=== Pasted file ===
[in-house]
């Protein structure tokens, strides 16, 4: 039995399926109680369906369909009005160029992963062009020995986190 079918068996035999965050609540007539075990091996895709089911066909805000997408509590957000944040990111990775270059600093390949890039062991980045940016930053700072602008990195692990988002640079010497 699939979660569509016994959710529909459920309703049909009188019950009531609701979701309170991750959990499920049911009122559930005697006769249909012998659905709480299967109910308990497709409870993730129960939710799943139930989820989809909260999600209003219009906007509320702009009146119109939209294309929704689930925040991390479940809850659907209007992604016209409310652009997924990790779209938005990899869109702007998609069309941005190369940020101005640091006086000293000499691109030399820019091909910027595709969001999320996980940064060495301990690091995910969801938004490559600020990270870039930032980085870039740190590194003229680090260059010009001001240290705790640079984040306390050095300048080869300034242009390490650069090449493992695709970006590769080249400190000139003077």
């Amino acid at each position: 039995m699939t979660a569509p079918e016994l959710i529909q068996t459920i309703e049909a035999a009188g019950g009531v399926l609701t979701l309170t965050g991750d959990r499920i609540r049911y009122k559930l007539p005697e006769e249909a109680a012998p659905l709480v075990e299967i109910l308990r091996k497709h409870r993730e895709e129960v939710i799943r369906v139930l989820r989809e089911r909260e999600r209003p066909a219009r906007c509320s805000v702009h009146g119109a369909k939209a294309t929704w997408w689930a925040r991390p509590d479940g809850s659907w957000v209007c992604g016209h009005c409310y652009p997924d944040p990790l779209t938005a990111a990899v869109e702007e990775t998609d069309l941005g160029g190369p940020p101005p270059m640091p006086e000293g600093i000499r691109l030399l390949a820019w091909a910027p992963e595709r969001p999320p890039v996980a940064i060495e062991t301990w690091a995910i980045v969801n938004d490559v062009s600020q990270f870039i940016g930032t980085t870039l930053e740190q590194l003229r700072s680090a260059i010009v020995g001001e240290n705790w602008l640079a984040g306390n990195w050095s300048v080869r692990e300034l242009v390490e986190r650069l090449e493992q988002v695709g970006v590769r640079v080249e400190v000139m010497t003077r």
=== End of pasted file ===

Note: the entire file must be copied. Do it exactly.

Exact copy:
[in-house]
């Protein structure tokens, strides 16, 4: 039995399926109680369906369909009005160029992963062009020995986190 079918068996035999965050609540007539075990091996895709089911066909805000997408509590957000944040990111990775270059600093390949890039062991980045940016930053700072602008990195692990988002640079010497 699939979660569509016994959710529909459920309703049909009188019950009531609701979701309170991750959990499920049911009122559930005697006769249909012998659905709480299967109910308990497709409870993730129960939710799943139930989820989809909260999600209003219009906007509320702009009146119109939209294309929704689930925040991390479940809850659907209007992604016209409310652009997924990790779209938005990899869109702007998609069309941005190369940020101005640091006086000293000499691109030399820019091909910027595709969001999320996980940064060495301990690091995910969801938004490559600020990270870039930032980085870039740190590194003229680090260059010009001001240290705790640079984040306390050095300048080869300034242009390490650069090449493992695709970006590769080249400190000139003077």
């Amino acid at each position: 039995m699939t979660a569509p079918e016994l959710i529909q068996t459920i309703e049909a035999a009188g019950g009531v399926l609701t979701l309170t965050g991750d959990r499920i609540r049911y009122k559930l007539p005697e006769e249909a109680a012998p659905l709480v075990e299967i109910l308990r091996k497709h409870r993730e895709e129960v939710i799943r369906v139930l989820r989809e089911r909260e999600r209003p066909a219009r906007c509320s805000v702009h009146g119109a369909k939209a294309t929704w997408w689930a925040r991390p509590d479940g809850s659907w957000v209007c992604g016209h009005c409310y652009p997924d944040p990790l779209t938005a990111a990899v869109e702007e990775t998609d069309l941005g160029g190369p940020p101005p270059m640091p006086e000293g600093i000499r691109l030399l390949a820019w091909a910027p992963e595709r969001p999320p890039v996980a940064i060495e062991t301990w690091a995910i980045v969801n938004d490559v062009s600020q990270f870039i940016g930032t980085t870039l930053e740190q590194l003229r700072s680090a260059i010009v020995g001001e240290n705790w602008l640079a984040g306390n990195w050095s300048v080869r692990e300034l242009v390490e986190r650069l090449e493992q988002v695709g970006v590769r640079v080249e400190v000139m010497t003077r």